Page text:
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  #1  
Old 10-12-2008
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Survey Cost and what to expect

I'll be buying on the west coast, probably SF bay area. Has anyone had any recent, or somewhat recent experience in buying a boat on the west coast and can give me an idea of what the survey will cost? I'd also like to know what to expect as in will the surveyor accompany me on the sea trial etc.
I'll be looking for a used 32 to 36 foot sailboat, maybe this coming spring. I'd like to keep my expenses down, but do understand the necessity for a survey. So, I will be requiring a survey of anything I buy.
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Old 10-12-2008
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input for you - but from east coast....likely expect anywhere from $10-20/foot for a land and sea trial. surveyors vary - they typically pull together written reports anywhere from 5-25 pages long. there are 2 surveying "associations" that try to maintain professional standards - however it is an unregulated profession.

google marine surveying to get an idea of the process - and talk to several on the phone to understand their process/prcedures.

also, recommend that you get don caseys book on surveying boats first - read it and do some first level surveying yourself - limit the population to 1 or 2 boats before hiring a surveyor.

good luck - now is a great time to buy a boat - good deals can be had.

Rick
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Old 10-12-2008
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Popeye...somewhere around $15 a foot is average but highly qualified/ in demand guys can be more. Sea trial accompaniment is usually extra. I would suggest instead, hire a marine diesel mechanic for sea trial as they can put the engine through its' paces and other than testing stuff that you can't on land (depth sounder, radar, head, etc.) the engine is the big deal on sea trial and a mechanic is generally more qualified to evaluate one.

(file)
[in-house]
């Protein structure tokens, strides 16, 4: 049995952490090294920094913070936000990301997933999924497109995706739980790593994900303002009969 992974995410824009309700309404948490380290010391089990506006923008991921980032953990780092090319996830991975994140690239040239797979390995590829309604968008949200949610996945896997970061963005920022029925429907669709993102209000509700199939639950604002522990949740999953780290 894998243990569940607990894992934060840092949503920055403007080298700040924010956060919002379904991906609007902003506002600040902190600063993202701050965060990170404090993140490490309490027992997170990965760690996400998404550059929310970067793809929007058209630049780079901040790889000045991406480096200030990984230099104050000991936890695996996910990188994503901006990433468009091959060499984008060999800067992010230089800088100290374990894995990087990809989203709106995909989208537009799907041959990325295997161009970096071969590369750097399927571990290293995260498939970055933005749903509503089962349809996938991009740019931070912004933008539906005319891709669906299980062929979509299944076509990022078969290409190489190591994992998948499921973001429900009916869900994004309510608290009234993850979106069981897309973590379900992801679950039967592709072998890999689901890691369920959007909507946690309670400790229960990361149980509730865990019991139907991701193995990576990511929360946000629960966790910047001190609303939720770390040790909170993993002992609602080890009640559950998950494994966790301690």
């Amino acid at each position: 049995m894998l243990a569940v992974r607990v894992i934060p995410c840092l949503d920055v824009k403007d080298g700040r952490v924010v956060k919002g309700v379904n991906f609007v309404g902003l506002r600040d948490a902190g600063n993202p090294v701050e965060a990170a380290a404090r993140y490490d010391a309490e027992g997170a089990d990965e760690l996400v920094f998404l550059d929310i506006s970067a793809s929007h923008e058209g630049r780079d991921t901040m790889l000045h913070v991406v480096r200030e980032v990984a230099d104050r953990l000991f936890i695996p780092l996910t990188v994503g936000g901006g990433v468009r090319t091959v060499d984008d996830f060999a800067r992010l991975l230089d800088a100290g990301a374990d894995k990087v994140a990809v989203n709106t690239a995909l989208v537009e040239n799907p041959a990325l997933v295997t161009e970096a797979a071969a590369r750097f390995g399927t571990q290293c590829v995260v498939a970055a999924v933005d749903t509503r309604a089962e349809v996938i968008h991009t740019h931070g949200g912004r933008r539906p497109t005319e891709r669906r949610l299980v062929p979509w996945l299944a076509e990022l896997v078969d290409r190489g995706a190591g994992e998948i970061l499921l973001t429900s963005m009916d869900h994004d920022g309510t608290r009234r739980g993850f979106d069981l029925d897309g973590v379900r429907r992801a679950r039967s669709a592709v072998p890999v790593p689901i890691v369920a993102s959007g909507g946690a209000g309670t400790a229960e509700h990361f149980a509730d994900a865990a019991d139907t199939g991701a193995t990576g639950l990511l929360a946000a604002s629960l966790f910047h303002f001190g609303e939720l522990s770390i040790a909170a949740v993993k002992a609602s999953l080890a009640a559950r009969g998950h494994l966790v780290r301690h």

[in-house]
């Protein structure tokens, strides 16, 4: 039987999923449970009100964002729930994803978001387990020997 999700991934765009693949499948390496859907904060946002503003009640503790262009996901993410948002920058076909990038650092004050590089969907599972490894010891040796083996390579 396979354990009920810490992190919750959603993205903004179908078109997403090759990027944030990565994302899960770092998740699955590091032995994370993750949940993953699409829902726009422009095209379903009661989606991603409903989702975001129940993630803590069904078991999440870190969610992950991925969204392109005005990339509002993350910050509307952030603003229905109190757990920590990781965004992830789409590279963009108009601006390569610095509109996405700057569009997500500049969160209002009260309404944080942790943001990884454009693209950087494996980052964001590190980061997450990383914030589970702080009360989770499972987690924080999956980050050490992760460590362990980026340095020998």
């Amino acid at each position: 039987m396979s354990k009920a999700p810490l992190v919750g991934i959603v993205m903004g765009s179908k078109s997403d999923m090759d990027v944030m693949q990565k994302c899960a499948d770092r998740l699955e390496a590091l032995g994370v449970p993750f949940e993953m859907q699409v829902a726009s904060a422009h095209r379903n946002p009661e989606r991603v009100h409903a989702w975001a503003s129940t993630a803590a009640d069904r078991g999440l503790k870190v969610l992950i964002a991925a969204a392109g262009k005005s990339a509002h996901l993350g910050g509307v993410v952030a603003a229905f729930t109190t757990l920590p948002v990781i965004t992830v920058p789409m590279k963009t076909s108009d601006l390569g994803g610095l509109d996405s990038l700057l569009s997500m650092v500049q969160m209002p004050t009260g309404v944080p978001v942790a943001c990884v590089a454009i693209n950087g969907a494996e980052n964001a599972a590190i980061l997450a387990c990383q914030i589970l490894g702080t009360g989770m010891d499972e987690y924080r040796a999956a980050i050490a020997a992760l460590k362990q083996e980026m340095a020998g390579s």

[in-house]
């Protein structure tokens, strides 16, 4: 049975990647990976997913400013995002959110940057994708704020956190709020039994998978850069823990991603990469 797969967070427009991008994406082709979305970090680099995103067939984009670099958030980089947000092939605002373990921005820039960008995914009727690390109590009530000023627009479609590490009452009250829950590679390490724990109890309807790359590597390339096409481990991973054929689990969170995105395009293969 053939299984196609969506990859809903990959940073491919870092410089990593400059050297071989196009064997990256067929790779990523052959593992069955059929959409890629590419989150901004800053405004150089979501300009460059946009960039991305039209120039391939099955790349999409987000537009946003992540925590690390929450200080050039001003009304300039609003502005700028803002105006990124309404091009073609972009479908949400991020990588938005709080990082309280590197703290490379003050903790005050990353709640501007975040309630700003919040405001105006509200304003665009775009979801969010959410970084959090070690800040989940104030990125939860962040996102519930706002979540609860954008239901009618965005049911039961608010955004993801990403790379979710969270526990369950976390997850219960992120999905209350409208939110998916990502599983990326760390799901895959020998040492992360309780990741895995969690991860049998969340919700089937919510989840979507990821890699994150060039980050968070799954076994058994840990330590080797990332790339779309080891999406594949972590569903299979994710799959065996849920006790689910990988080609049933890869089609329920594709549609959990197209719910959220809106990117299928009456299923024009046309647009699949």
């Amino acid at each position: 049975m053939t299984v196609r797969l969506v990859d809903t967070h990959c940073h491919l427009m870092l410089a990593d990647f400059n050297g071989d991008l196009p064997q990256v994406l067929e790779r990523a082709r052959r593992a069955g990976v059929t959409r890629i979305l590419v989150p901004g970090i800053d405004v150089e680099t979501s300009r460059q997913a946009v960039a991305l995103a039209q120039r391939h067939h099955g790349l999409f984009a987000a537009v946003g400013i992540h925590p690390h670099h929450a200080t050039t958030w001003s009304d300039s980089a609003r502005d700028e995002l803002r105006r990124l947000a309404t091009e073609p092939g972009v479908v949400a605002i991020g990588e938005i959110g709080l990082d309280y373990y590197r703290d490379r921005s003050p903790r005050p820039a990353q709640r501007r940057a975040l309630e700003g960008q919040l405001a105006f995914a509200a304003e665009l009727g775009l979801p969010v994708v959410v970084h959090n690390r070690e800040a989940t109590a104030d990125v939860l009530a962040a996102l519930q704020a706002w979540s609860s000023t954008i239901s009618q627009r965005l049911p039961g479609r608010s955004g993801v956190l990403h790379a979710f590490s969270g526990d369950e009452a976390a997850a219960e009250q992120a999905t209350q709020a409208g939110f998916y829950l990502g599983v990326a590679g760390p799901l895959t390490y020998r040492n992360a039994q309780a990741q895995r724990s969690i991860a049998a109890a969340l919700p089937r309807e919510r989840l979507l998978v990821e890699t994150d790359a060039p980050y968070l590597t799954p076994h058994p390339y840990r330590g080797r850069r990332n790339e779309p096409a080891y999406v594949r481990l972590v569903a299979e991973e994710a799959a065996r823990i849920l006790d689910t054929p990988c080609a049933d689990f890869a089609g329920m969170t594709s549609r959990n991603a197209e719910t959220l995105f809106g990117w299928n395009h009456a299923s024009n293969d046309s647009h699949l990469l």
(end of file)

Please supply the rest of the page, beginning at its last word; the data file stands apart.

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Thanks for both replies. I didn't know about the surveyin book. I have Don Casey's "Sailboat Hull and Deck Repair." It was easy to follow and informatinve. It's earned a place in the "future" onboard library.

I hadn't thought about a mechanic, but it sure makes sense.

The "home inspector" I hired 4 years ago for the house I'm in now missed several things, but I was new to the area and the realtor recommended him. I'll probably be doing a lot of research before I choose, or try to get on a surveyor's schedule.

Thanks again for your replies.
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link below is for Don's survey book. a good quick read.

also, Cam's recommendation on a mechanic is good advice - most surveyors are not equipped to properly inspect an engine. However, I would still hire a surveyor - you may need one for insurance purposes too.

ALSO - once you have narrowed your choice to a SPECIFIC MODEL - search the web for a class association or "enthusiast" web site - they often contain pointers on what to look for regarding the purchase of that specific model - often areas that are prone to problems. another chance to do your own filtering until you narrow down your choices.